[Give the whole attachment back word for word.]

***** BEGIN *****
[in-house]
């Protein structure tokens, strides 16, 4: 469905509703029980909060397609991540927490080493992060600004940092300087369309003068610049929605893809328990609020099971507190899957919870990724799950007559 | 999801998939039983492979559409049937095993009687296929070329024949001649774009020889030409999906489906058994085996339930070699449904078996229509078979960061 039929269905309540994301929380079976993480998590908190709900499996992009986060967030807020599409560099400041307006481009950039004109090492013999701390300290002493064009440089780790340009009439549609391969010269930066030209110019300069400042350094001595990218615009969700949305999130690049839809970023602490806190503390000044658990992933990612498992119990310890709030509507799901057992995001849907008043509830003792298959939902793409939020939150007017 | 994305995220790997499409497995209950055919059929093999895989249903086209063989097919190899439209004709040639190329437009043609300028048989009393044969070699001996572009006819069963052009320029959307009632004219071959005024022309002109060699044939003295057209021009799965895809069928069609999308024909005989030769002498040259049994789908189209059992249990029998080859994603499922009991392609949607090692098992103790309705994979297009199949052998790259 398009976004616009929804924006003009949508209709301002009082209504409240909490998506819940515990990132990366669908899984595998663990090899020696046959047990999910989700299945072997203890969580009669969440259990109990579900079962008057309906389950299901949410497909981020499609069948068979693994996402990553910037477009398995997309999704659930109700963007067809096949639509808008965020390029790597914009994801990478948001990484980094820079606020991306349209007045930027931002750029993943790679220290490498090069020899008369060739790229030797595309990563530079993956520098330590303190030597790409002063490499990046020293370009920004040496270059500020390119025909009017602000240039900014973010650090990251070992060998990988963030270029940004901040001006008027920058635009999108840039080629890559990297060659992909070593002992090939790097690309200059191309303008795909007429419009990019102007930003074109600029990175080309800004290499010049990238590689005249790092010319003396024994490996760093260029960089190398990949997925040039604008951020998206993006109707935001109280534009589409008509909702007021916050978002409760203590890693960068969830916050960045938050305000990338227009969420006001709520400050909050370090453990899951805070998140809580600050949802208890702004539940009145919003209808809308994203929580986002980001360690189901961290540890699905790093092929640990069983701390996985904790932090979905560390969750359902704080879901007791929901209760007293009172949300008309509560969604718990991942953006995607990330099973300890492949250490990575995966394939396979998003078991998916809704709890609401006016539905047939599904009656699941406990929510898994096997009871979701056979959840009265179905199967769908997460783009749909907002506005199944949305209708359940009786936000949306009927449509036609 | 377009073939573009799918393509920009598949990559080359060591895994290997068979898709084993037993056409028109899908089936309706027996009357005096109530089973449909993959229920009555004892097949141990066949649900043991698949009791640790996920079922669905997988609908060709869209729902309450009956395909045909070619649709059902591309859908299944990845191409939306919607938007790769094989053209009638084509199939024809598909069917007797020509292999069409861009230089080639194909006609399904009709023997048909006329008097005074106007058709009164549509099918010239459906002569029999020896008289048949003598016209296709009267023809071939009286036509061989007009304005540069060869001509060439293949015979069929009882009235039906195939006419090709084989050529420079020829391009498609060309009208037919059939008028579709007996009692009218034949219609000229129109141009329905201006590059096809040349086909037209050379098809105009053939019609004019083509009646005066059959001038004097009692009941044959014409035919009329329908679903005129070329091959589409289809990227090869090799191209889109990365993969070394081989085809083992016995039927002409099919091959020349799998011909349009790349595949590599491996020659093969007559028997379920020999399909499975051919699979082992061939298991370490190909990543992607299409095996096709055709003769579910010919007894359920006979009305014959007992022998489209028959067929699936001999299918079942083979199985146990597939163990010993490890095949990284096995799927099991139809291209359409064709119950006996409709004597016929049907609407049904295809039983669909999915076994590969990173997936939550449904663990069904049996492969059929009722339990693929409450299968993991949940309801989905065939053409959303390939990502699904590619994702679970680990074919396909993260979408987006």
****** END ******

[in-house]
């Protein structure tokens, strides 16, 4: 469905509703029980909060397609991540927490080493992060600004940092300087369309003068610049929605893809328990609020099971507190899957919870990724799950007559 | 999801998939039983492979559409049937095993009687296929070329024949001649774009020889030409999906489906058994085996339930070699449904078996229509078979960061 039929269905309540994301929380079976993480998590908190709900499996992009986060967030807020599409560099400041307006481009950039004109090492013999701390300290002493064009440089780790340009009439549609391969010269930066030209110019300069400042350094001595990218615009969700949305999130690049839809970023602490806190503390000044658990992933990612498992119990310890709030509507799901057992995001849907008043509830003792298959939902793409939020939150007017 | 994305995220790997499409497995209950055919059929093999895989249903086209063989097919190899439209004709040639190329437009043609300028048989009393044969070699001996572009006819069963052009320029959307009632004219071959005024022309002109060699044939003295057209021009799965895809069928069609999308024909005989030769002498040259049994789908189209059992249990029998080859994603499922009991392609949607090692098992103790309705994979297009199949052998790259 398009976004616009929804924006003009949508209709301002009082209504409240909490998506819940515990990132990366669908899984595998663990090899020696046959047990999910989700299945072997203890969580009669969440259990109990579900079962008057309906389950299901949410497909981020499609069948068979693994996402990553910037477009398995997309999704659930109700963007067809096949639509808008965020390029790597914009994801990478948001990484980094820079606020991306349209007045930027931002750029993943790679220290490498090069020899008369060739790229030797595309990563530079993956520098330590303190030597790409002063490499990046020293370009920004040496270059500020390119025909009017602000240039900014973010650090990251070992060998990988963030270029940004901040001006008027920058635009999108840039080629890559990297060659992909070593002992090939790097690309200059191309303008795909007429419009990019102007930003074109600029990175080309800004290499010049990238590689005249790092010319003396024994490996760093260029960089190398990949997925040039604008951020998206993006109707935001109280534009589409008509909702007021916050978002409760203590890693960068969830916050960045938050305000990338227009969420006001709520400050909050370090453990899951805070998140809580600050949802208890702004539940009145919003209808809308994203929580986002980001360690189901961290540890699905790093092929640990069983701390996985904790932090979905560390969750359902704080879901007791929901209760007293009172949300008309509560969604718990991942953006995607990330099973300890492949250490990575995966394939396979998003078991998916809704709890609401006016539905047939599904009656699941406990929510898994096997009871979701056979959840009265179905199967769908997460783009749909907002506005199944949305209708359940009786936000949306009927449509036609 | 377009073939573009799918393509920009598949990559080359060591895994290997068979898709084993037993056409028109899908089936309706027996009357005096109530089973449909993959229920009555004892097949141990066949649900043991698949009791640790996920079922669905997988609908060709869209729902309450009956395909045909070619649709059902591309859908299944990845191409939306919607938007790769094989053209009638084509199939024809598909069917007797020509292999069409861009230089080639194909006609399904009709023997048909006329008097005074106007058709009164549509099918010239459906002569029999020896008289048949003598016209296709009267023809071939009286036509061989007009304005540069060869001509060439293949015979069929009882009235039906195939006419090709084989050529420079020829391009498609060309009208037919059939008028579709007996009692009218034949219609000229129109141009329905201006590059096809040349086909037209050379098809105009053939019609004019083509009646005066059959001038004097009692009941044959014409035919009329329908679903005129070329091959589409289809990227090869090799191209889109990365993969070394081989085809083992016995039927002409099919091959020349799998011909349009790349595949590599491996020659093969007559028997379920020999399909499975051919699979082992061939298991370490190909990543992607299409095996096709055709003769579910010919007894359920006979009305014959007992022998489209028959067929699936001999299918079942083979199985146990597939163990010993490890095949990284096995799927099991139809291209359409064709119950006996409709004597016929049907609407049904295809039983669909999915076994590969990173997936939550449904663990069904049996492969059929009722339990693929409450299968993991949940309801989905065939053409959303390939990502699904590619994702679970680990074919396909993260979408987006």